Whistleblowers: Your testimony makes South Africa proud: Those brave people who speak truth to power elevate the Constitution to more than just a text.
Those brave people who speak truth to power elevate the Constitution to more than just a text.
continues to pursue a Slam suit (strategic litigation against media) against investigative journalist Ray Joseph and Slow suits against two of his sources, Sello Qhina and Mzikuzi Makatse, two employees who blew the whistle on fraud.Educational institutions struggle to deal with sexual abuse, cover-ups and abuse of power, but an educator, Prince Obilana, is suspended, has his home broken into by thugs, his family tied up and his laptop stolen, but he continues to stand firm against pressure to withdraw allegations of widespread sexual abuse by teachers in Mpumalanga.Read more: Mail & Guardian »
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And yet we are left abandoned and exposed OUTASA And yet many were allowed by the State to be victims of reprisals while everyone looked the other way.
Whistleblowers: Your testimony makes South Africa proudWhistleblowers: Your testimony makes South Africa proud - Those brave people who speak truth to power elevate the Constitution to more than just a text. At what cost.. I would never Carl_CE50 Radebe, Lamola, Netshitenzhe to oversee ANC implementation of state capture report recommendations. This will go well: of the 3 people tasked with this, one is adversely named by Zondo and another is the father of cadre deployment
Concerns raised over safety of whistleblowers - SABC News - Breaking news, special reports, world, business, sport coverage of all South African current events. Africa's news leader.Since the release of the State Capture Inquiry report, concerns have once again emerged about the safety of whistleblowers, who provided key testimony at the Commission. StateCaptureInquiry whistleblowers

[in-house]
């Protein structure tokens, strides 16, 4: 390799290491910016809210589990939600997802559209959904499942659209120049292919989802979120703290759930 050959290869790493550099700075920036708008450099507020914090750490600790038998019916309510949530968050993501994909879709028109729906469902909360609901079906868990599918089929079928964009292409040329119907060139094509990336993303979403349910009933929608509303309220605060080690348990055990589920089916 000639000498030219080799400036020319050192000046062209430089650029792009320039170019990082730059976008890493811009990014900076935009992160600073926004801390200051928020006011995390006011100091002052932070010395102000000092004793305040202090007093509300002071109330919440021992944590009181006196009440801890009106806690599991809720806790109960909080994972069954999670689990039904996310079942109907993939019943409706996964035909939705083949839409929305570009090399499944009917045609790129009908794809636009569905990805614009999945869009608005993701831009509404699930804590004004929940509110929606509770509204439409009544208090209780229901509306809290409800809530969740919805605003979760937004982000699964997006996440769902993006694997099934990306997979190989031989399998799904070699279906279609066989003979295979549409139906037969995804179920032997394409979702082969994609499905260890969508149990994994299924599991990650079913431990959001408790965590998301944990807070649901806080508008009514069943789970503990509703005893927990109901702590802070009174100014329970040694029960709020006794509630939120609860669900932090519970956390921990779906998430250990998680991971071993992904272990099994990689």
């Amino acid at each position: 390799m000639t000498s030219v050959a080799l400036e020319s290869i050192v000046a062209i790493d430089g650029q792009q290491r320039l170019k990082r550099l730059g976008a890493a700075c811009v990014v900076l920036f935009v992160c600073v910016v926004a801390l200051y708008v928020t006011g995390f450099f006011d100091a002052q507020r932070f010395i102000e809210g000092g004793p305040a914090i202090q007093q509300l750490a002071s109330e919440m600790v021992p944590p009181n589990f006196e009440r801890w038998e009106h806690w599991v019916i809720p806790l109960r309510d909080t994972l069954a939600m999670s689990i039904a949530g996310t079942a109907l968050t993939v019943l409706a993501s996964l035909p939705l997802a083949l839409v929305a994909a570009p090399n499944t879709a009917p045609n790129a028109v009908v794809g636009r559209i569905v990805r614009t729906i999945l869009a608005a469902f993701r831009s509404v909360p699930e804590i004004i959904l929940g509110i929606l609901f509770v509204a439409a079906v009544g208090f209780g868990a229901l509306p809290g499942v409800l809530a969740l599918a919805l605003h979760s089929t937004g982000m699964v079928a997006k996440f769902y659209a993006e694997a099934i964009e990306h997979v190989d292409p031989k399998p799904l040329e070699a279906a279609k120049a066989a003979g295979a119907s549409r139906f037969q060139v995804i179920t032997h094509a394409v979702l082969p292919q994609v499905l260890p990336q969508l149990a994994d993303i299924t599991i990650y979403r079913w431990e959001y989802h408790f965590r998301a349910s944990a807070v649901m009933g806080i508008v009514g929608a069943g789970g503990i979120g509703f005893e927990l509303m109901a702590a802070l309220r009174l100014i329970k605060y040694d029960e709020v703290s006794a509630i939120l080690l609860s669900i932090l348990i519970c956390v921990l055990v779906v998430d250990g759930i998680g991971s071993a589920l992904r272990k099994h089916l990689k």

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continues her autocratic reign by trying to get rid of Lindokuhle Tsibani, a financial manager who is now the only woman left standing up against her abuse of power. The National Lotteries Commission continues to pursue a Slam suit (strategic litigation against media) against investigative journalist Ray Joseph and Slow suits against two of his sources, Sello Qhina and Mzikuzi Makatse, two employees who blew the whistle on fraud. Bosasa once thrived for two reasons. Firstly, because the late Gavin Watson bribed ANC politicians and officials left right and centre to secure tenders. Secondly because his chief operating officer Angelo Agrizzi showed remarkable ability to ensure that work exceeded specifications. Offenders got three decent meals a day and the women’s prison in Pretoria got a good library. Agrizzi could no longer live with his conscience and blew the whistle on the bribes Bosasa paid. Yet Agrizzi was arrested and charged after testifying and his denied his constitutional right to bail. He is the only person ever to be criminally charged under the Public Finances Management Act, and he is not even a public servant. Public confidence in law enforcement agencies continues to wane because rogue cops intimidate, arrest and discredit those among them who follow their consciences to expose their wrongdoing. Educational institutions struggle to deal with sexual abuse, cover-ups and abuse of power, but an educator, Prince Obilana, is suspended, has his home broken into by thugs, his family tied up and his laptop stolen, but he continues to stand firm against pressure to withdraw allegations of widespread sexual abuse by teachers in Mpumalanga. The economist Theodore Levitt said “organisations exist to enable ordinary people to achieve extraordinary things”. Paradoxically, often an organisation of extraordinary people tends to achieve ordinary things, because conventional command and control management habits fail to inspire. Managers who ascend the corporate pecking order often do so in the mistaken belief that the acquisition of greater formal positional power will entitle them to mandate high performance by decree. Extraordinary performance is inspired, not mandated. CEO of Autopax Tiro Holele testifies at the Judicial Commission of Inquiry into Allegations of State Capture on March 11, 2020 in Johannesburg, South Africa. (Photo by Sharon Seretlo/Gallo Images via Getty Images) The group of whistleblowers I work with are extraordinary people and it is lamentable that the organisations they worked for are persecuting them rather than incorporating them to create a culture of excellence. Such a culture can only emerge if truth matters. Last Friday we saw evidence of the extraordinary capability of the group. They planned and organised an event that brought them together with both local and international journalists, to read out a joint response to part one of the Zondo report. An edit of the video of the Whistleblowers for Change media conference is available on my YouTube channel Icosindaba, and speaks for itself as a phenomenon that has taken the whistleblowing movement across a new threshold, founded on a firm foundation of truth. The Whistleblowers for Change movement prizes truth above all else, and will speak truth to bullshit, wherever it comes from. Many of the Whistleblowers for Change members have been targets of fake news media retaliation tactics. My counsel to them is not to be sucked into trying to refute bullshit, as it will exhaust them. Popular social work researcher and author Brené Brown explains Brandolini’s “bullshit asymmetry principle”: “It takes a disproportionate amount of time and energy to refute bullshit than it takes to create it.” Watching an interview with advocate Tembeka Ngcukaitobi on TV, another insight suddenly crystallised to further explain why the Whistleblowers for Change is destined to become a powerful force for transformation of our society: they have simply asserted their constitutional rights. The interview arose out of an article he had penned for The Sunday Times opinion piece claiming that the Constitution and rule of law had done nothing to change South Africa. Titled The Paradox of the Rule of Law, Ngcukaitobi’s article explained that while the law can be abused for unholy purposes (we have seen that in Slapp, Slow and Slam suits), the Constitution has provided a framework for the achievement of some spectacular successes that were the envy of other countries that lacked such a framework. Retired Judge Dennis Davis wrote the following to commemorate International Human Rights Day in December 2006: “Rights should not really be seen as negative constraints upon government. Rights can empower ordinary people, in terms of which the substantive conditions of citizenship can be enhanced … Our Constitution is based upon the values of equality, freedom and dignity. These concepts do not gain content by simple recourse to a dictionary. They require content that resonates with a diverse citizenry. “The Constitution has become more than a text. “For it to continue to both constrain and direct public power will depend ultimately on the citizens of this country.” That article from fifteen years ago spoke directly into the complex situation into which I had been pitched when a whistleblower from the Amadiba community on the Wild Coast sought my professional services to ensure the constitutional rights of his community would be vindicated. They were facing a concerted co-option and subversion strategy by an Australian mining company, MRC, and its local BEE partner Xolco to obtain the manipulated consent to turn over their ancestral land for an open-cast mining project to extract heavy minerals. Thanks to Ngcukutoibi and Richard Spoor’s argument the high court in November 2018 upheld their right to free prior and informed consent. The same applicants and legal team have won an interdict to stop Shell’s seismic exploration for oil and gas on the Wild Coast. It is only a matter of time before whistleblowers achieve a similar vindication of their constitutional rights, as a further cementing of South Africa’s place in the world as a place where human rights do acquire grounded meaning. The Whistleblowers for Change are about to make us proud again, despite the best efforts of some members of the executive and legislature to sabotage our democracy. We believe in the Constitution as something that “manifestly enhances the concept of citizenship”. The words Judge Davis wrote in 2006 apply just as much today. John G Clarke is a social worker, lay theologian, filmmaker and writer seeking to ‘write’ the wrongs of the world by ensuring that human rights acquire meaning as a basis for restorative justice and peacebuilding Keep the powerful accountable